FILIPPO MONTEFORTE/AFP/Getty Images
"We felt it important that we should have a day where all of us as South Africans can come together and pray for our first democratic president and reflect on his legacy," South African President Jacob Zuma said.
This Sunday marked a national day of prayer in South Africa for the late political leader Nelson Mandela, who died Thursday at age 95. South Africans throughout the nation gathered for a time of reflection to honor Mandela’s selfless fight for equality. “We felt it important that we should have a day where all of us as South Africans can come together and pray for our first democratic president and reflect on his legacy,” South African President Jacob Zuma said. “But it is also to pray for our nation … to pray that we not forget some of the values he fought for.”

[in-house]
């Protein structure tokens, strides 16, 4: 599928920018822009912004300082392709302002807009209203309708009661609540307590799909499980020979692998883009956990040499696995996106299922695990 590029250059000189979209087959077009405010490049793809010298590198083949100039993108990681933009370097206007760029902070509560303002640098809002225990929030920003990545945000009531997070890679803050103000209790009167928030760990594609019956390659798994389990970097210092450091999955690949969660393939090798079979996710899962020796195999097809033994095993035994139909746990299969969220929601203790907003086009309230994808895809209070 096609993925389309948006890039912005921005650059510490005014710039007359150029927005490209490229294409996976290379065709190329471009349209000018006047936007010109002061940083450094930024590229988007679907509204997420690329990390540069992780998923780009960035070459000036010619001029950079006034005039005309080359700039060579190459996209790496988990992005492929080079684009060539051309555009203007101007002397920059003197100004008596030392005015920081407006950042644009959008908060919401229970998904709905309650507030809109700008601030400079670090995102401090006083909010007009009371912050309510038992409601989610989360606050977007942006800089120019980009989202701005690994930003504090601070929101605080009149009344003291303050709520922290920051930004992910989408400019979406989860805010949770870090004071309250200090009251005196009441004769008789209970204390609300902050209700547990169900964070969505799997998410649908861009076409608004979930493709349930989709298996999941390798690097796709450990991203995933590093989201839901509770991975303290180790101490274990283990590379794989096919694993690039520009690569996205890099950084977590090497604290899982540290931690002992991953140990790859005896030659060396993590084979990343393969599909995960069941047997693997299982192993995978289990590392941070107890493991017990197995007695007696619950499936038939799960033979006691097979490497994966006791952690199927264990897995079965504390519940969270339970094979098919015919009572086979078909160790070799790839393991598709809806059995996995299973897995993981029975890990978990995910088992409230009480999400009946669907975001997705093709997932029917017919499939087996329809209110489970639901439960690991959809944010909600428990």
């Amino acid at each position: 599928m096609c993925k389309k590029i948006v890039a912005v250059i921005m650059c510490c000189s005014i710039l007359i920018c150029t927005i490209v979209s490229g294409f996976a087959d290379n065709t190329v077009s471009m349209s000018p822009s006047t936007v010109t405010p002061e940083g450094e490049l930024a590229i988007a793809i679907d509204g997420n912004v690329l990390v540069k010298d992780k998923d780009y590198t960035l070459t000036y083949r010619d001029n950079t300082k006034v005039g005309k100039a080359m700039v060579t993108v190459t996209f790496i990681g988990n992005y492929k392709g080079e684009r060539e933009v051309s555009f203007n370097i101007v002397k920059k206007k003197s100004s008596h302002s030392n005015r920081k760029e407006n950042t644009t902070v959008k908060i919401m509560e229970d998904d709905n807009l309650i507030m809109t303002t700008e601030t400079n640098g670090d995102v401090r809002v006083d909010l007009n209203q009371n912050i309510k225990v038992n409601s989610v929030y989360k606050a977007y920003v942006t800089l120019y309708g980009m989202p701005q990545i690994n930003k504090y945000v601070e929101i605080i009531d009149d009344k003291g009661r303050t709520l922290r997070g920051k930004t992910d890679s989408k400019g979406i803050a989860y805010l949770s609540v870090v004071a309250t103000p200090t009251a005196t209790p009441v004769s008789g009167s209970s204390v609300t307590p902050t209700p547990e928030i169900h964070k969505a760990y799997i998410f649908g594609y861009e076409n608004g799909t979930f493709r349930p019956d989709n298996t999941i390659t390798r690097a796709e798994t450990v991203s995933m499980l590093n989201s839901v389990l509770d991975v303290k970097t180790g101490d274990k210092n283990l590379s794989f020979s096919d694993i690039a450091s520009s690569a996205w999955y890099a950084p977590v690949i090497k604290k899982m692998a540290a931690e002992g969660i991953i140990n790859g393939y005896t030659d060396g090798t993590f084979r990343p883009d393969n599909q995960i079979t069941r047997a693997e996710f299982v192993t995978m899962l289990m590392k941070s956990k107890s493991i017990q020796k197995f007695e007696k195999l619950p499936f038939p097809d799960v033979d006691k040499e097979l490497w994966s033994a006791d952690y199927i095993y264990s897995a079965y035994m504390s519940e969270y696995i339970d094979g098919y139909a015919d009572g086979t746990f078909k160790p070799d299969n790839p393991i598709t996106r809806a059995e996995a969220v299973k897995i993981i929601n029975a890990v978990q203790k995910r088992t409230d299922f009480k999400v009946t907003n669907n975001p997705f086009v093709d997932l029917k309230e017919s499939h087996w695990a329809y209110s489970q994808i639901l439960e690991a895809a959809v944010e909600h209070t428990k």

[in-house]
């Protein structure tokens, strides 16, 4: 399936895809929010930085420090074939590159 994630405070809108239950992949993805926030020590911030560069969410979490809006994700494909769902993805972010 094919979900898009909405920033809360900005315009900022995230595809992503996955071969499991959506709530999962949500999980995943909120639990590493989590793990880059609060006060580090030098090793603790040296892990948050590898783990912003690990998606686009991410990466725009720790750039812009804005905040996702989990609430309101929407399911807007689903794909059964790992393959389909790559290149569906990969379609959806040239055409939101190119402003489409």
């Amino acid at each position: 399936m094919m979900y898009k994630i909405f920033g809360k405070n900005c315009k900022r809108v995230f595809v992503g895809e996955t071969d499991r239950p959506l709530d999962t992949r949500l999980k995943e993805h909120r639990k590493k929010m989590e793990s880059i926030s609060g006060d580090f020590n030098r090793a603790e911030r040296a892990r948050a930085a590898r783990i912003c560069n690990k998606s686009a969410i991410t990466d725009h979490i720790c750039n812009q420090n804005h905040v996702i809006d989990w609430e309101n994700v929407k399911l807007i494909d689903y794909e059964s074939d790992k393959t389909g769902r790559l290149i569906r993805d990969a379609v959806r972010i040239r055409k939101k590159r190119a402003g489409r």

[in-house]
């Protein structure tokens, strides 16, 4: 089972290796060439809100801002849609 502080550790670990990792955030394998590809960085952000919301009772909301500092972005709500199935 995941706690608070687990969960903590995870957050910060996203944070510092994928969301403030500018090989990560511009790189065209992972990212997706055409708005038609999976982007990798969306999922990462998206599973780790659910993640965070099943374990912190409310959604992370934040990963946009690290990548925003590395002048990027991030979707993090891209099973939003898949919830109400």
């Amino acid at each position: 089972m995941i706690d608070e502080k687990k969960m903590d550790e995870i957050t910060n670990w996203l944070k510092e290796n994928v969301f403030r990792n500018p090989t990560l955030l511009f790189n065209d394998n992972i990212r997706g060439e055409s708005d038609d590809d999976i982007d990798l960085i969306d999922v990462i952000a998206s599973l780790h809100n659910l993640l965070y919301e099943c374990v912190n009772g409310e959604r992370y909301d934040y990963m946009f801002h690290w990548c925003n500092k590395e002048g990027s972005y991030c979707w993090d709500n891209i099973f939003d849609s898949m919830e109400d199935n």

Zuma joined Mandela’s ex-wife Winnie Madikizela-Mandela and one of his grandsons, Mandla Mandela in a prayer service at Methodist church in Johannesburg. While, atop a hill inside a small church located in the eastern village of Qunu, where Mandela will be buried next Sunday, a 50-person celebratory service was taking place for the former first Black democratically-elected President.
Nelson Mandela’s funeral, held next Sunday, is expected to be one of the biggest in modern times, with 53 heads of state and government confirmed to attend so far, according to the Associated Press, including President Barack Obama and former Presidents Bill Clinton and George W. Bush. On Tuesday a national memorial service held at Johannesburg’s 94,000-seat soccer stadium will take place for the civil rights icon, which both Barack and Michelle Obama are confirmed to attend.
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